Uncle Ben’s Changing Name After Criticism Of Racial Stereotyping

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NPR:– Uncle Ben’s will now be known as Ben’s Original.

Food giant Mars, Incorporated said Wednesday that it is changing the rice brand’s name, which has faced criticism for racial stereotyping. It said the change signals “the brand’s ambition to create a more inclusive future while maintaining its commitment to producing the world’s best rice.”

Mars also said it will remove the image of the elderly Black man in a bow tie from its packaging.

“We understand the inequities that were associated with the name and face of the Uncle Ben’s brand,” the company said in a statement. “We have committed to change.”

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The company is making good on a promise it made in June, when it and other major brands such as Aunt Jemima acknowledged their use of racial stereotypes and committed to making changes.

That promise came amid a wave of reactions from businesses and corporations following nationwide protests in the wake of the police killing of George Floyd in May.
“We’ve listened. We’ve learned. We’re changing,” Mars said.
“While implementing an evolution on this scale will be a complex process that will take considerable time, there is no better time than right now,” the statement continued. “We will begin production of our new brand identity immediately and Ben’s Original will begin reaching store shelves early next year.”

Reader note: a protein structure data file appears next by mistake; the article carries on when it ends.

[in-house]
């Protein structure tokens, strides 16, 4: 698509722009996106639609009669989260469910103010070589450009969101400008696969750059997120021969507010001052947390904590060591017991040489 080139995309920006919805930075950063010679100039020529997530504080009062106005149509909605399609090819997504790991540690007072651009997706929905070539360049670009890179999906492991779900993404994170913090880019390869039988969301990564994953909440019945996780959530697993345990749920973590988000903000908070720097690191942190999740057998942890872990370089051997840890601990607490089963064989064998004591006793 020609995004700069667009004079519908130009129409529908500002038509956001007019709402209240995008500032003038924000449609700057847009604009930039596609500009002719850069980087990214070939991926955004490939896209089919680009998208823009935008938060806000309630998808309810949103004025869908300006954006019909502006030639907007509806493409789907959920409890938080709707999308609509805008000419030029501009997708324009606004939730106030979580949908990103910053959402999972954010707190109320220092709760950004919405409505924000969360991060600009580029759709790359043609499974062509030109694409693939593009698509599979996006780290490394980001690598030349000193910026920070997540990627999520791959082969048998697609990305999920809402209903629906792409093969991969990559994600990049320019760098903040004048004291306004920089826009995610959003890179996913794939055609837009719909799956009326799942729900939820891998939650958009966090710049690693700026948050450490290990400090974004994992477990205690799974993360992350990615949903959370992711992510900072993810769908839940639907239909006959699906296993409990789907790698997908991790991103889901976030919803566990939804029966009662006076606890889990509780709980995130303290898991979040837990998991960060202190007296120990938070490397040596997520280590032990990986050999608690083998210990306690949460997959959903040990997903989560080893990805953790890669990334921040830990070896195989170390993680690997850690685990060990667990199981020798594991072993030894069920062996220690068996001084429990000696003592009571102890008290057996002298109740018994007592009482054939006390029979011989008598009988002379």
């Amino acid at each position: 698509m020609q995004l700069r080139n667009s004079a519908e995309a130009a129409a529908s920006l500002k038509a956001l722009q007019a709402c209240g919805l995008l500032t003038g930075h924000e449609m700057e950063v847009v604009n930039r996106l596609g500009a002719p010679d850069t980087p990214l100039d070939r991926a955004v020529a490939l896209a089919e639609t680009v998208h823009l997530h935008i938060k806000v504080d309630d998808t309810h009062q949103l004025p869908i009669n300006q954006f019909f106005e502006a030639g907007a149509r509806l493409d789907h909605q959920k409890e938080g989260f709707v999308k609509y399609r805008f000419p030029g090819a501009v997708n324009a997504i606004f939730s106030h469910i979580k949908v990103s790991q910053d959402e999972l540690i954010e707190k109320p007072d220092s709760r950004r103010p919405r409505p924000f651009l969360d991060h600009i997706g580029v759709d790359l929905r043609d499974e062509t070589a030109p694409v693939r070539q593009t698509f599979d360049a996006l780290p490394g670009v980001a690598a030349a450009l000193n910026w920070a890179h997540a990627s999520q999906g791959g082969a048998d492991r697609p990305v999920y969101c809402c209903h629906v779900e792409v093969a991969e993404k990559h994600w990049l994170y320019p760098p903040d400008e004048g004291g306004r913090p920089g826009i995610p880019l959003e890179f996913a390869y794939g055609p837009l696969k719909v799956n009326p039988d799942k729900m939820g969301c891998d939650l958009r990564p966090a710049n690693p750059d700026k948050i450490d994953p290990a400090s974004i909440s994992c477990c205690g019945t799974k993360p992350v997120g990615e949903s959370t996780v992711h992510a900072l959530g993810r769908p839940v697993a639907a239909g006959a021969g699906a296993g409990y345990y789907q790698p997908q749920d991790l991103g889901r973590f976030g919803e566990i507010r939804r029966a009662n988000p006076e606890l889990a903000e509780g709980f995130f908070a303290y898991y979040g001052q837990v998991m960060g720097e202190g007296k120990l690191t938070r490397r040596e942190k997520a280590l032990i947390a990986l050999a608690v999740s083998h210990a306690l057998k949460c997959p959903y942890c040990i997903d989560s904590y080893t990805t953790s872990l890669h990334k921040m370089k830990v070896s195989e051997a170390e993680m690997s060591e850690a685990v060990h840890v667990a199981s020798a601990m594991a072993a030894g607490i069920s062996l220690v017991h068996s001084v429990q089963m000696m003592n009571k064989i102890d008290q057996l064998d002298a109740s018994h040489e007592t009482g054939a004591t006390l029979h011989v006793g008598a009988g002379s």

Mars also said its is committing to helping culinary entrepreneurs of all races obtain educational opportunities. It said it will partner with the National Urban League to help aspiring Black chefs receive scholarships.

Uncle Ben’s dates back to the 1940s. The name Uncle Ben was borrowed from a well-known Texas rice farmer of the same name, according to an archived web page about the rice brand’s origins.

The man who posed for image that has appeared on the packaging for decades was Frank Brown, the head waiter of an exclusive Chicago restaurant, the archive web page stated.
Quaker Foods and PepsiCo are expected to remove the image of Aunt Jemima from its packaging later this year.

“We recognize Aunt Jemima’s origins are based on a racial stereotype,” Kristin Kroepfl, chief marketing officer at Quaker Foods North America, said in a statement. “While work has been done over the years to update the brand in a manner intended to be appropriate and respectful, we realize those changes are not enough.”

The company that makes Cream of Wheat, which features the image of a smiling Black man in chefs attire, also announced this summer that it was “initiating an immediate review of the Cream of Wheat brand packaging.”

“We understand there are concerns regarding the Chef image, and we are committed to evaluating our packaging and will proactively take steps to ensure that we and our brands do not inadvertently contribute to systemic racism,” B&G Foods said in statement.

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Editorial Staff
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Our Editorial Staff at St. Lucia Times is a team publishing news and other articles to over 200,000 regular monthly readers in Saint Lucia and in over 150 other countries worldwide.


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